FORD: ‘76 F250. V8, low miles, need mechanic. $1,000. (360)582-9480

MONDAY, APRIL 28, 2014 B9 9556 SUVs Others

9556 SUVs Others

9730 Vans & Minivans Others

FORD: ‘99 Expedition XLT. 5.4 ltr., auto, dual air, third seat, A M / F M / C D, r u n n i n g boards and luggage ra ck , w h i t e w i t h gray cloth int., 123k miles. $3,500. (360)452-4805

CHRYSLER ‘08 TOWN & COUNTRY TOURING Local trade with low miles! V6, 6 speed, auto, front and rear A/C and heat, tilt wheel, cruise, power windows, locks, mirrors, and dual power heated seats, leather interior, dual power sliding side doors and tailgate, quad seating with “StoN-Go,” AM/FM and Hard Disk Dual Drive sound system with CD stacker, rear ent. center with DVD, back-up camera, electronic traction control, alloy wheels, privacy glass, roof rack, remote entr y and more! Extra-clean local trade. $14,995 VIN#701045 Exp. 5-3-14 Dave Barnier Auto Sales *We Finance In House* 452-6599 davebarnier.com 2946 Hwy 101 E., P.A.

FORD: ‘98 F150. King cab, 2WD, 3 door, one owner, 179k miles, good cond. $3,850. 08 BMW X5 4.8i Sport, (360)912-4535 t e c h , p r e m i u m , c o l d JEEP: ‘06 Liberty LimitFORD: ‘99 F250. Super weather, nav, leather ed. Wired for towing with duty, super cab, SLT, with heat, iPod adapt, mounted frame brackets V10, 6.8 liter, auto, 4x4, 3rd row, dual zone, tow to fit Falcon II tow bar, tow pkg., records, will p k g , 7 1 , 9 0 0 0 m , e x c 45K mi., excellent cond. c o n d , 2 n d o w n e r . $12,000. (360)452-6580. take firearms in trade. $26,900. $6,000. (360)417-2056. jjnsequim@gmail.com 9730 Vans & Minivans FORD: F-350 1 ton dual(360) 460-7787 Others ly. Newer engine, dump truck PTO. KIA ‘02 SPORTAGE $3,175/obo. 460-0518. DODGE: ‘98 1 Ton Car4X4 go Van. 360 V8, auto, G M C : ‘ 0 4 D u r a m a x . One owner, with only A/C, new tires, 42,600 2 5 0 0 H D, 4 x 4 , s h o r t 72k miles, 4 cyl., auto, miles, can be seen at bed, extras, 108K mi. A/V, tilt wheel, power Ace Auto Repair, 420 windows, locks and mir$24,000. (360)461-0088 rors, AM/FM/CD, roof Marine Drive. $6,200. (505)927-1248 rack, privacy glass, alloy 9556 SUVs wheels and more. FORD: ‘05 Freestar. 7 Others $6,995 pass van, 87K, excellent VIN#166836 DODGE 2007 cond., maint. records, Exp. 5-3-14 CALIBER SXT H/B $5,000/obo. 775-6828. Dave Barnier DODGE: ‘10 Grand 2.0l 4 cyl, auto, ac, tilt, Auto Sales Caravan, handicapped c r u i s e, p w r w i n d ow s, *We Finance In House* TOYOTA : ‘ 9 8 S i e n n a . conversion. Kneels, inlocks and mirrors, 179K, great condition, floor wheelchair ramp, 452-6599 AM/FM/CD, rear spoiler, new tires. $4,500. davebarnier.com passenger transfer seat. alloys, remote entry & (360)775-8296 2946 Hwy 101 E., P.A. $39,000. (360)681-3141. more! $6,995 VIN#252697 9931 Legal Notices 9931 Legal Notices 9931 Legal Notices Exp. 5-3-14 Clallam County Clallam County Clallam County Dave Barnier Auto Sales PUBLIC HEARING *We Finance In House* Funding List for the Regional Allocation of Surface Transportation Funds 452-6599 (STP) 2012-2015 davebarnier.com 2946 Hwy 101 E., P.A. NOTICE IS HEREBY GIVEN that the Clallam County Board of Commissioners C H E V : ‘ 9 2 S u bu r b a n . will conduct a public hearing on Tuesday, May 6th at 10:30 a.m., or as soon New tires, brakes, muf- thereafter as possible in the Commissioners’ Meeting Room of the Clallam f l e r , n e w e r e n g i n e , County Courthouse, 223 East 4th Street, Room 160, Port Angeles, WashingPanasonic stereo, 4WD, ton. The purpose of the public hearing is to receive public comments or testimony regarding proposed transportation project selection utilizing federal Surauto. $3,250/obo. face Transportation Funding. The projects are being proposed by the six local (360)461-7478 or transportation agencies in Clallam County. The submitted project list will be (360)452-4156 subsequently modified or approved by the Board of County Commissioners. FORD: ‘04 Expedition. E x . c o n d . , 1 o w n e r, Comments for or against the regional allocation of projects being proposed for 135k, new tires, eco- STP funding are encouraged. Interested persons must either submit their writnomical 2WD. $5,395. ten comments before the hearing is commenced (see Proponent’s address be(360)683-7176 low) or present written and/or oral comments in person during the public hearing.

9931 Legal Notices 9931 Legal Notices 9931 Legal Notices Clallam County Clallam County Clallam County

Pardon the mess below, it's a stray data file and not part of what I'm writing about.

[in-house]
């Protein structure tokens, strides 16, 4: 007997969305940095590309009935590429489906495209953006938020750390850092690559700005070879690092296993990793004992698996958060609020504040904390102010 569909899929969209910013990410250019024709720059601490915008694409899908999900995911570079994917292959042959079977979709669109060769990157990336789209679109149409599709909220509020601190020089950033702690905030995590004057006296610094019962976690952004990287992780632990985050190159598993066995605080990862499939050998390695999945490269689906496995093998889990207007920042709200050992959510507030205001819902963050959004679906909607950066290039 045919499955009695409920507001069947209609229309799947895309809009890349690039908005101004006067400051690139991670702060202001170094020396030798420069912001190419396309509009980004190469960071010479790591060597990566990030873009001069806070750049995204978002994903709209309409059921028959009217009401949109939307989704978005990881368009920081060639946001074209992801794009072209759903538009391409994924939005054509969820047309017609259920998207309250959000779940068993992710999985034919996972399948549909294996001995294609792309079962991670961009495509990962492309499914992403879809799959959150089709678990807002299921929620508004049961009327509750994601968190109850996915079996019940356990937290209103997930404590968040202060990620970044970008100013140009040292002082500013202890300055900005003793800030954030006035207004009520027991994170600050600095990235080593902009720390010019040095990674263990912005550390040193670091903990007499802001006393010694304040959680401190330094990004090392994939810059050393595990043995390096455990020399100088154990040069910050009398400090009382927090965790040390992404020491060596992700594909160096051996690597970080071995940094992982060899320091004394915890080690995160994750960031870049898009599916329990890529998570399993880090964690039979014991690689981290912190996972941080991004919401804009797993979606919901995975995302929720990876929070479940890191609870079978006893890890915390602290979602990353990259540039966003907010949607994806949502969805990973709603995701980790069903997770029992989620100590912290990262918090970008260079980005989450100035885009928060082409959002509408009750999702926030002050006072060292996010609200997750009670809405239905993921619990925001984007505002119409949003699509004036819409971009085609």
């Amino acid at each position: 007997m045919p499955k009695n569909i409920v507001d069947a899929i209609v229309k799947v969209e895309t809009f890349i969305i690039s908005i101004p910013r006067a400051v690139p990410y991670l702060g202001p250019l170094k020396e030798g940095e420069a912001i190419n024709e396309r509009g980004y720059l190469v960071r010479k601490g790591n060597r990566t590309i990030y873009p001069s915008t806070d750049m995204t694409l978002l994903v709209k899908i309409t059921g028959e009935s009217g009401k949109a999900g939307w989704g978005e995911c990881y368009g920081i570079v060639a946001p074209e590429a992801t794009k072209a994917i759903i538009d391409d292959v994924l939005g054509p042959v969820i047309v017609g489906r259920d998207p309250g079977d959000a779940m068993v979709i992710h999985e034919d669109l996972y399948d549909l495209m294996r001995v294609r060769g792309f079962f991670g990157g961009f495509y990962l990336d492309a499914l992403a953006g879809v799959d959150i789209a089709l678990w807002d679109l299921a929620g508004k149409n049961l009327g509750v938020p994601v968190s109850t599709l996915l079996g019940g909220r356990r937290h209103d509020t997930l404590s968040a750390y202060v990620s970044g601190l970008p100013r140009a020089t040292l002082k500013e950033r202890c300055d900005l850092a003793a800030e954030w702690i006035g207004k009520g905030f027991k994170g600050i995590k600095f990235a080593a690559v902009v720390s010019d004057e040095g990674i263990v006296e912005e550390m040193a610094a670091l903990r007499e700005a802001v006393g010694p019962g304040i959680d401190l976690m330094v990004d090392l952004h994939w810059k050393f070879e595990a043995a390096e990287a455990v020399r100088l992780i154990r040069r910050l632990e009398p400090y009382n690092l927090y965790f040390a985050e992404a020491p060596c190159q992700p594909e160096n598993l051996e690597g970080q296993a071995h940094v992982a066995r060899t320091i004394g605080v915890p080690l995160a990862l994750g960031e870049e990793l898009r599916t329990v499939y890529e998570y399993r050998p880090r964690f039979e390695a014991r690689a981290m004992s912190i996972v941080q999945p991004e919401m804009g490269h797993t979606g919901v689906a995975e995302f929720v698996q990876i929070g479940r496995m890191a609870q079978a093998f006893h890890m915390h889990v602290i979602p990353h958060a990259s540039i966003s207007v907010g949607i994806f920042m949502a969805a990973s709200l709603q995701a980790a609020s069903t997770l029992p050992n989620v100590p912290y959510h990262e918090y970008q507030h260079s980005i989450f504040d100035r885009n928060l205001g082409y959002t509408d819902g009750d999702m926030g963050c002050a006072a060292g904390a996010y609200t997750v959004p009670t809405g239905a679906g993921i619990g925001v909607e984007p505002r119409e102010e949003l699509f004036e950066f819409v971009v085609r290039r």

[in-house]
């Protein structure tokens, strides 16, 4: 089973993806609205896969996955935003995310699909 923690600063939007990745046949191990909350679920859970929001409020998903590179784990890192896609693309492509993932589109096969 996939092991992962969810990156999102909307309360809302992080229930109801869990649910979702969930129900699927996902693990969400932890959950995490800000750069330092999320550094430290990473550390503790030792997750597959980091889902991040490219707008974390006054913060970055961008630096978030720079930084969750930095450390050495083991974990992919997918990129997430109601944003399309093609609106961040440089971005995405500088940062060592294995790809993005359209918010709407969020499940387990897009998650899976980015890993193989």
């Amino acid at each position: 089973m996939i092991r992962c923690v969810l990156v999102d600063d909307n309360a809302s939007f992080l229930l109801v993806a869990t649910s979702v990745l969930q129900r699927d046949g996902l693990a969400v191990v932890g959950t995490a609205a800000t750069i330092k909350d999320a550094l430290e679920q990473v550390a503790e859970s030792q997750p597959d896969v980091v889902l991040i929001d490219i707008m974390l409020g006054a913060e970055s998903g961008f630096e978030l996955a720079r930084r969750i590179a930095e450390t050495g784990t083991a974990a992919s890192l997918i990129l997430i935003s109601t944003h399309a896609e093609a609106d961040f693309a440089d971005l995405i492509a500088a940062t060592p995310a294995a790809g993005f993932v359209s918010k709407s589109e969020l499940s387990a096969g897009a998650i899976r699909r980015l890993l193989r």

In compliance with the Americans with Disabilities Act (ADA), appropriate aids and/or reasonable accommodations will be made available upon request. ReTS No.: WA-08-225914-SH APN No.: 0630000086200000 Title Order No.: quests must be received at least seven (7) days prior to the hearing - see “Pro080154401-WA-GNO Grantor(s): JOSHUS S. ARMSTRONG Grantee(s): ponent” below. The facility is considered “barrier free” and accessible to those MORTGAGE ELECTRONIC REGISTRATION SYSTEMS, INC., AS NOMINEE with physical disabilities. FOR AMERICAN HOME MORTGAGE ACCEPTANCE, INC Deed of Trust Instrument/Reference No.: 2007 1200533 NOTICE OF TRUSTEE’S SALE Pur- PROPONENT: Clallam County Public Works 223 East Fourth Street, Suite 6 suant to the Revised Code of Washington 61.24, et. seq. I. NOTICE IS HEREPort Angeles, WA 98362-3015 BY GIVEN that Quality Loan Service Corp. of Washington, the undersigned Telephone: 360.417.2319 Trustee, will on 5/9/2014, at 10:00 AM At the first floor main lobby to the entrance of the County Courthouse, 223 East 4th, Port Angeles, WA 98362 sell at public auction to the highest and best bidder, payable in the form of credit FORMAL IDENTIFICATION: Notice of Public Hearing - Proposed Funding List for the Regional Allocation of Surface Transportation Funds (STP) 2012-2015 bid or cash bid in the form of cashier’s check or certified checks from federally or State chartered banks, at the time of sale the following described real propDESCRIPTIVE TITLE: Notice of Public Hearing - Funding List for the Regional erty, situated in the County of Clallam, State of Washington, to wit: ALL OF Allocation of Surface Transportation Funds (STP) 2012-2015 LOTS 5 AND 6 IN BLOCK 86, TOWNSITE OF PORT ANGELES, LOT 4 IN BLOCK 86, TOWNSITE OF PORT ANGELES, AS PER PLAT RECORDED IN SUMMARY OF PROPOSED STP PROJECTS and Federal Funding Usage: VOLUME 1 OF PLATS, PAGE 27, RECORDS OF CLALLAM COUNTY, City of Port Angeles 18th and N Street Reconstruction $ 392,098 WASHINGTON; EXCEPT ANY PORTION THEREOF LYING WITHIN THE Port of Port Angeles 18th and N Street Reconstruction $ 412,747 FOLLOWING DESCRIBED PROPERTY: BEGINNING AT THE NORTHEAST Clallam County Old Olympic Hwy/US 101 to Siebert Ck. $ 506,000 CORNER OF SAID LOT 4; THENCE WEST ALONG THE NORTH LINE OF City of Sequim West Fir Street $ 1,097,546 SAID LOT, 40 FEET; THENCE SOUTH PARALLEL WITH THE WEST LINE City of Forks Spartan Avenue Repave $ 250,000 OF SAID LOT 4 TO A POINT 40 FEET NORTH OF THE SOUTH LINE OF Port of Port Angeles Marine Drive Bulkheads $ 300,064 SAID LOT; THENCE SOUTHEASTERLY IN A DIRECT LINE TO THE Clallam Transit Vehicle Fuel Enhancement $ 346,000 SOUTHWEST CORNER OF LOT 3; THENCE EAST ALONG THE SOUTH Clallam Transit Enhance CTS Facility Efficiency $ 346000 LINE OF SAID LOT 3 A DISTANCE OF 25 FEET; THENCE NORTHWESTER- Clallam Transit Owl Creek Underpass $ 576,400 LY IN A DIRECT LINE TO A POINT OF INTERSECTION WITH THE WEST Trish Holden, CMC, Clerk of the Board LINE OF SAID LOT 3 A POINT 25 FEET NORTH OF THE SOUTHWEST Pub: April 21, 28, 2014 Legal No. 556501 CORNER THEREOF; THENCE NORTH ALONG THE WEST LINE OF SAID LOT 3 TO A POINT OF BEGINNING. SITUATE IN CLALLAM COUNTY, File No.: 7037.104987 Grantors: Northwest Trustee Services, Inc. JPMorgan STATE OF WASHINGTON. More commonly known as: 318 WEST 4TH Chase Bank, National Association Grantee: The Heirs of James Addleman, STREET , PORT ANGELES, WA 98362 which is subject to that certain Deed deceased Ref to DOT Auditor File No.: 2011-1270321 Tax Parcel ID No.: of Trust dated 4/26/2007, recorded 04/30/2007, under 2007 1200533 records 063015220625/67664 Abbreviated Legal: PTN NW-NW 15-30-6, Clallam of Clallam County, Washington, from JOSHUA S. ARMSTRONG, A MARRIED County, WA Notice of Trustee’s Sale Pursuant to the Revised Code of WashMAN AS HIS SEPARATE ESTATE, as Grantor(s), to OLYMPIC PENINSUAL ington 61.24, et seq. I. On May 30, 2014, at 10:00 AM inside the main lobby of TITLE COMPANY, as Trustee, to secure an obligation in favor of MORTGAGE the Clallam County Courthouse, 223 East 4th Street in the City of Port AnELECTRONIC REGISTRATION SYSTEMS, INC., AS NOMINEE FOR AMERI- geles, State of Washington, the undersigned Trustee (subject to any condiCAN HOME MORTGAGE ACCEPTANCE, INC, as Beneficiary, the beneficial tions imposed by the Trustee) will sell at public auction to the highest and best interest in which was assigned by MORTGAGE ELECTRONIC REGISTRA- bidder, payable at time of sale, the following described real property “ProperTION SYSTEMS, INC., AS NOMINEE FOR AMERICAN HOME MORTGAGE ty”, situated in the County(ies) of CLALLAM, State of Washington: That portion A C C E P T A N C E , I N C of the Northwest Quarter of the Northwest Quarter of the Northwest Quarter of (or by its successors-in-interest and/or assigns, if any), to Wells Fargo Bank, Section 15, Township 30 North, Range 6 West, W M, Clallam County, WashNational Association as Trustee for Structured Asset Mortgage Investments II ington, described as follows: Beginning at the Northeast corner of the NorthInc. Structured Asset Mortgage Investments II Trust 2007-AR4, Mortgage west Quarter of the Northwest Quarter of the Northwest Quarter of said SecPass-Through Certificates Series 2007-AR4 II. No action commenced by the tion 15; Thence West along the North line thereof 175 feet; Thence South 30 Beneficiary of the Deed of Trust is now pending to seek satisfaction of the obli- feet to the True Point of Beginning of this description; Thence West parallel gation in any Court by reason of the Borrower’s or Grantor’s default on the ob- with the North line of said Northwest Quarter of the Northwest Quarter of the ligation secured by the Deed of Trust/Mortgage. III. The default(s) for which Northwest Quarter 75 feet; Thence South parallel with the East line of said this foreclosure is made is/are as follows: Failure to pay when due the follow- Northwest Quarter of the Northwest Quarter of the Northwest Quarter, a dising amounts which are now in arrears: $38,830.62 IV. The sum owing on the tance of 150 feet; Thence East 75 feet; Thence North parallel with the East obligation secured by the Deed of Trust is: The principal sum of $175,830.62, line of said Northwest Quarter of the Northwest Quarter of the Northwest Quartogether with interest as provided in the Note from the 3/1/2010, and such oth- ter a distance of 150 feet to the True Point of Beginning. Situate in the County er costs and fees as are provided by statute. V. The above-described real of Clallam, State of Washington. Commonly known as: 132 East Park Avenue property will be sold to satisfy the expense of sale and the obligation secured Port Angeles, WA 98362 which is subject to that certain Deed of Trust dated by the Deed of Trust as provided by statute. Said sale will be made without 09/08/11, recorded on 09/21/11, under Auditor’s File No. 2011-1270321, warranty, expressed or implied, regarding title, possession or encumbrances records of CLALLAM County, Washington, from James Addleman, A Single on 5/9/2014. The defaults referred to in Paragraph III must be cured by Man, as Grantor, to First American Title Insurance Company, as Trustee, to 4/28/2014 (11 days before the sale date) to cause a discontinuance of the secure an obligation “Obligation” in favor of Mortgage Electronic Registration sale. The sale will be discontinued and terminated if at any time before Systems, Inc. solely as nominee for Network Funding, LP, its successors and 4/28/2014 (11 days before the sale) the default as set forth in Paragraph III is assigns, as Beneficiary, the beneficial interest in which was assigned by Mortcured and the Trustee’s fees and costs are paid. Payment must be in cash or gage Electronic Registration Systems, Inc. as nominee for Network Funding, with cashiers or certified checks from a State or federally chartered bank. The LP, its successors and assigns to JPMorgan Chase Bank, National Associasale may be terminated any time after the 4/28/2014 (11 days before the sale tion, under an Assignment/Successive Assignments recorded under Auditor’s date) and before the sale, by the Borrower or Grantor or the holder of any re- File No. 2013-1300446. *The Tax Parcel ID number and Abbreviated Legal corded junior lien or encumbrance by paying the principal and interest, plus Description are provided solely to comply with the recording statutes and are costs, fees and advances, if any, made pursuant to the terms of the obligation not intended to supplement, amend or supersede the Property’s full legal deand/or Deed of Trust, and curing all other defaults. VI. A written Notice of De- scription provided herein. II. No action commenced by the Beneficiary of the fault was transmitted by the Beneficiary or Trustee to the Borrower and Gran- Deed of Trust is now pending to seek satisfaction of the Obligation in any tor at the following address(es): NAME JOSHUA S. ARMSTRONG, A MAR- Court by reason of the Grantor’s or Borrower’s default on the Obligation seRIED MAN AS HIS SEPARATE ESTATE ADDRESS 318 WEST 4TH STREET cured by the Deed of Trust. III. The Beneficiary alleges default of the Deed of , PORT ANGELES, WA 98362 by both first class and certified mail, proof of Trust for failure to pay the following amounts now in arrears and/or other dewhich is in the possession of the Trustee; and the Borrower and Grantor were faults: Amount due to reinstate as of 02/20/2014 Monthly Payments $5,815.71 personally served, if applicable, with said written Notice of Default or the writ- Lender’s Fees & Costs Total Arrearage $5,815.71 Trustee’s Expenses ten Notice of Default was posted in a conspicuous place on the real property (Itemization) Trustee’s Fee $1,125.00 Title Report $575.60 Statutory Mailings described in Paragraph I above, and the Trustee has possession of proof of $21.54 Recording Costs $14.00 Postings $80.00 Total Costs $1,816.14 Total such ser vice or posting. These requirements were completed as of Amount Due: $7,631.85 Other known defaults as follows: IV. The sum owing 10/25/2012. VII. The Trustee whose name and address are set forth below will on the Obligation is: Principal Balance of $110,305.52, together with interest provide in writing to anyone requesting it, a statement of all costs and fees due as provided in the note or other instrument evidencing the Obligation from at any time prior to the sale. VIII. The effect of the sale will be to deprive the 07/01/13, and such other costs and fees as are due under the Obligation, and Grantor and all those who hold by, through or under the Grantor of all their in- as are provided by statute. V. The Property will be sold to satisfy the expense terest in the above-described property. IX. Anyone having any objections to of sale and the Obligation as provided by statute. The sale will be made withthis sale on any grounds whatsoever will be afforded an opportunity to be out representation or warranty, express or implied regarding title, possession, heard as to those objections if they bring a lawsuit to restrain the sale pursuant encumbrances or condition of the Property on May 30, 2014. The default(s) reto RCW 61.24.130. Failure to bring such a lawsuit may result in a waiver of ferred to in paragraph III, together with any subsequent payments, late chargany proper grounds for invalidating the Trustee’s sale. NOTICE TO OCCU- es, advances costs and fees thereafter due, must be cured by 05/19/14 (11 PANTS OR TENANTS - The purchaser at the Trustee’s Sale is entitled to pos- days before the sale date), to cause a discontinuance of the sale. The sale will session of the property on the 20th day following the sale, as against the Gran- be discontinued and terminated if at any time before 05/19/14 (11 days before tor under the deed of trust (the owner) and anyone having an interest junior to the sale date), the default(s) as set forth in paragraph III, together with any the deed of trust, including occupants who are not tenants. After the 20th day subsequent payments, late charges, advances, costs and fees thereafter due, following the sale the purchaser has the right to evict occupants who are not is/are cured and the Trustee’s fees and costs are paid. The sale may be termitenants by summary proceedings under Chapter 59.12 RCW. For tenant-occu- nated any time after 05/19/14 (11 days before the sale date), and before the pied property, the purchaser shall provide a tenant with written notice in accor- sale by the Borrower, Grantor, any Guarantor or the holder of any recorded dance with RCW 61.24.060. THIS NOTICE IS THE FINAL STEP BEFORE junior lien or encumbrance paying the entire balance of principal and interest THE FORECLOSURE SALE OF YOUR HOME. You have only 20 DAYS from secured by the Deed of Trust, plus costs, fees, and advances, if any made the recording date of this notice to pursue mediation. DO NOT DELAY. CON- pursuant to the terms of the obligation and/or Deed of Trust, and curing all othTACT A HOUSING COUNSELOR OR AN ATTORNEY LICENSED IN WASH- er defaults. VI. A written notice of default was transmitted by the Beneficiary or INGTON NOW to assess your situation and refer you to mediation if you are Trustee to the Borrower and Grantor at the following address(es): NAME AND eligible and it may help you save your home. See below for safe sources of ADDRESS Heirs and Devisees of The Estate of James Addleman 132 East help. SEEKING ASSISTANCE Housing counselors and legal assistance may Park Avenue Port Angeles, WA 98362 Carolynn Addleman C/O Heirs and Debe available at little or no cost to you. If you would like assistance in determin- visees of The Estate of James Addleman 132 East Park Avenue Port Angeles, ing your rights and opportunities to keep your house, you may contact the fol- WA 98362 Heirs and Devisees for The Estate of James Addleman c/o Platt Irlowing: The statewide foreclosure hotline for assistance and referral to housing win Law Firm 403 S Peabody St Port Angeles, WA 98362 Unknown Spouse counselors recommended by the Housing Finance Commission: Toll-free: 1- and/or Domestic Partner of James Addleman 132 East Park Avenue Port An877-894-HOME (1-877-894-4663) or Web site: http://www.dfi.wa.gov/consu- geles, WA 98362 by both first class and certified mail, return receipt requested mers/homeownership/post_purchase_counselors_foreclosure.htm. The United on 01/14/14, proof of which is in the possession of the Trustee; and on States Department of Housing and Urban Development: Toll-free: 1-800-569- 01/15/14 Grantor and Borrower were personally served with said written notice 4287 or National Web Site: http://portal.hud.gov/hudportal/HUD or for Local of default or the written notice of default was posted on a conspicuous place c o u n s e l i n g a g e n c i e s i n Wa s h i n g t o n : h t t p : / / w w w. h u d . g o v / o f f i c - on the real property described in paragraph I above, and the Trustee has poses/hsg/sfh/hcc/fc/index.cfm?webListAction=search&searchstate=WA&fil- session of proof of such service or posting. VII. The Trustee, whose name and terSvc=dfc The statewide civil legal aid hotline for assistance and referrals to address are set forth below, will provide in writing to anyone requesting it a other housing counselors and attorneys: Telephone: 1-800-606-4819 or Web statement of all costs and trustee’s fees due at any time prior to the sale. VIII. site: http://nwjustice.org/what-clear. If the sale is set aside for any reason, in- The effect of the sale will be to deprive the Grantor and all those who hold by, cluding if the Trustee is unable to convey title, the Purchaser at the sale shall through or under the Grantor of all their interest in the Property. IX. Anyone be entitled only to a return of the monies paid to the Trustee. This shall be the having any objection to the sale on any grounds whatsoever will be afforded Purchaser’s sole and exclusive remedy. The purchaser shall have no further an opportunity to be heard as to those objections if they bring a lawsuit to rerecourse against the Trustor, the Trustee, the Beneficiary, the Beneficiary’s strain the sale pursuant to RCW 61.24.130. Failure to bring such a lawsuit may Agent, or the Beneficiary’s Attorney. If you have previously been discharged result in a waiver of any proper grounds for invalidating the Trustee’s sale. X. through bankruptcy, you may have been released of personal liability for this NOTICE TO OCCUPANTS OR TENANTS - The purchaser at the Trustee’s loan in which case this letter is intended to exercise the note holders right’s Sale is entitled to possession of the property on the 20th day following the against the real property only. THIS OFFICE IS ATTEMPTING TO COLLECT sale, as against the Grantor under the Deed of Trust (the owner) and anyone A DEBT AND ANY INFORMATION OBTAINED WILL BE USED FOR THAT having an interest junior to the Deed of Trust, including occupants who are not PURPOSE. As required by law, you are hereby notified that a negative credit tenants. After the 20th day following the sale the purchaser has the right to report reflecting on your credit record may be submitted to a credit report evict occupants who are not tenants by summary proceedings under Chapter agency if you fail to fulfill the terms of your credit obligations. Dated: 1/7/2014 59.12 RCW. For tenant-occupied property, the purchaser shall provide a tenQuality Loan Service Corp. of Washington, as Trustee By: Tricia Moreno, As- ant with written notice in accordance with RCW 61.24.060. The trustee’s rules sistant Secretary Trustee’s Mailing Address: Quality Loan Service Corp. of of auction may be accessed at www.northwesttrustee.com and are incorporatWashington C/O Quality Loan Service Corp. 2141 Fifth Avenue, San Diego, ed by this reference. You may also access sale status at www.northwesttrusCA 92101 (866) 645-7711 Trustee’s Physical Address: Quality Loan Service tee.com and www.USA-Foreclosure.com. EFFECTIVE: 02/20/2014 Date ExeCorp. of Washington 19735 10th Avenue NE, Suite N-200 Poulsbo, WA 98370 cuted: Northwest Trustee Services, Inc., Trustee Authorized Signature P.O. (866) 645-7711 Sale Line: 714-573-1965 Or Login to: http://wa.qualityloan.com BOX 997 Bellevue, WA 98009-0997 Contact: Heather L. Smith (425) 5861900. (TS# 7037.104987) 1002.263130-File No. TS No.: WA-08-225914-SH P1076459 4/7, 04/28/2014 Pub: April 28, May 19, 2014 Legal No. 556943 Pub: April 7, 28, 2014 Legal No. 551846